[Air-L] CFP Reminder for Failures of Care

Alexis De Coning Alexis.DeConing at colorado.edu
Fri Sep 24 09:32:07 PDT 2021

Hi AoIR list,

Please share our CFP reminder as the final date for submissions is coming
up soon!

Thank you and best regards,
Alexis de Coning

CFP - Failures of Care Edited Volume

150 word abstracts

Due by September 30, 2021

Decision notification by October 30, 2021

“Care” is often framed in discourse as a laudatory goal and a set of
individualized skills that each person should master. Care, however, is a
complex concept and practice. Providing care for some communities can mean
failing to care for others. And, failures of care may act as “features
rather than bugs” in hierarchical systems. This edited volume approaches
care as a relational phenomenon through a critical lens rooted in the
scholars’ experiences and observations of failures of care in institutions,
within their own data collection and analysis, while promoting their
research, or interpersonally with other scholars.

Researchers of online cultures and phenomena are at high risk of harassment
and threats of physical, mental, and emotional harm. Crucially, the
majority of online harassment is targeted toward women, women of color,
gender non-conforming, and other marginalized scholars. Researcher safety
is now a common topic for conferences, reports, and articles and yet,
“guidelines” and “best practices” in this area are lacking and often leave
those mired in difficult data or suffering harassment to (re)invent their
own. Such failures of care also present challenges during data analysis
itself, with researchers navigating traumatic and distressing content often
in isolation, affecting the retention of marginalized scholars. These
pressing concerns result in safety recommendations targeted toward
individuals, without much regard to the role that institutions can and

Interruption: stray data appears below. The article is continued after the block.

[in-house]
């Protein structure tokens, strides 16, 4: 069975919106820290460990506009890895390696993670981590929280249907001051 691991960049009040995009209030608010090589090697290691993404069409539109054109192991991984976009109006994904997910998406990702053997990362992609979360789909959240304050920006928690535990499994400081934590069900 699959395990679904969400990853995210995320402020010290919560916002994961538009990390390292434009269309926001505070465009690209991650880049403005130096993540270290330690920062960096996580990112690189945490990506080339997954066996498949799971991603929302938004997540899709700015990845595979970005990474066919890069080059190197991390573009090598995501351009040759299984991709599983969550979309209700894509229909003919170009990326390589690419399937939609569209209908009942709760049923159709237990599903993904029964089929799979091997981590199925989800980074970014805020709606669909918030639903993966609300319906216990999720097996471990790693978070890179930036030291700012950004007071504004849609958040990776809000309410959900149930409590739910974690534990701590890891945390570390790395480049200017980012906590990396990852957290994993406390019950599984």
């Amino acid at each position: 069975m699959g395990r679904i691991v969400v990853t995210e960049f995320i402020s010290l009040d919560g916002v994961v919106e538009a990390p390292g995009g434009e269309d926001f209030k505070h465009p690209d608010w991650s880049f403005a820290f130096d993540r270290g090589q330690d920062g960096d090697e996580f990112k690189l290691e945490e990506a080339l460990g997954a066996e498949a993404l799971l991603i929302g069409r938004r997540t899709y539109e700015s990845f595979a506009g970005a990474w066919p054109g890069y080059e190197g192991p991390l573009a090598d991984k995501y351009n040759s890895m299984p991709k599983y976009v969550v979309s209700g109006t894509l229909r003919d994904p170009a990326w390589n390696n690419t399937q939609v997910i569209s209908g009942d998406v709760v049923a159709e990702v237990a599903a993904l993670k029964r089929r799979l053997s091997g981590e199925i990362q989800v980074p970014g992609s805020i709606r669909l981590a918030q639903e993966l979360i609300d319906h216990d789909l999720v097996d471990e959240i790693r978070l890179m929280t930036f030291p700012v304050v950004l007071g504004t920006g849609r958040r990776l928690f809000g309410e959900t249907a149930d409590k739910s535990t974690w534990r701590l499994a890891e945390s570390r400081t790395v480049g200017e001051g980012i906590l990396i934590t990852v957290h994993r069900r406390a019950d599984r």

should play in researcher safety. Institutional failures to provide
sufficient care to researchers who are harassed because of their
scholarship has, in some cases, led to institutional silencing and
punishment of researchers for drawing negative “public” attention. Failures
of institutional care in this light pose potential breaches of researchers’
civil rights.

Grappling with questions of morality, responsibility, and justice, we
invite contributions for an edited volume which aims to engage with crucial
conversations in feminist scholarship and other disciplines as to what care
entails and what happens when it is appropriated, misaligned, and poorly
practiced, if at all. In the midst of growing racism, misogyny, global
health crisis, and the catastrophic failures of care we have witnessed, we
are compelled to explore the ways that organizations and institutions can
ensure care in our research, teaching, and collaborations.

Topics can include but are not limited to:


   institutional failures of care ( e.g. lack of response to experiences of
   harassment, lack of policy to protect researchers in the field, etc.)

   working with distressing data

   networked harassment / online abuse

   relational and collegial failures of care (e.g. harassment from other
   academics, unhelpful advice or indifference from mentors, gatekeeping
   behaviors, etc.)

   researcher safety (e.g. ethical standards for “safe” research focusing
   on subjects and leaving out researchers, etc.)

   care and methodological challenges (e.g. ethical review board
   expectations around informed consent, gaining access to toxic or extremist
   communities, etc.)

   self-care (e.g. as a rhetoric of neoliberalism, a genuine practice and
   coping mechanism, etc.)

   researching extremist communities and phenomena (e.g. GamerGate,
   transphobia, right wing extremism, white supremacist extremism,
   anti-vaxxers, conspiracy theory groups, etc.)

If interested, please fill out this Google form
<https://forms.gle/CAU4B2Qgfbo97zEx7> with your information and a 150 word
abstract describing the contribution. We are inviting contributions in the
form of academic essays (4,000 to 5,000 words), personal essays (2,000 to
3,000 words), or works of poetry and/or art (please contact us to discuss
the number of pieces). We especially encourage submissions from early
career researchers, graduate students, international scholars, BIPOC
scholars, women and non-binary researchers, and other marginalized scholars.

Because we are submitting this as a book proposal, we do not yet have a
definitive timeline for when contributions need to be submitted to us, but
we are targeting Rutgers University Press and have garnered interest from a
section editor.

If there are any questions, please feel free to reach out to the volume
editors -- Dr. Julia DeCook, Dr. Ashley Mattheis, and Alexis de Coning --
at failuresofcare at gmail.com.

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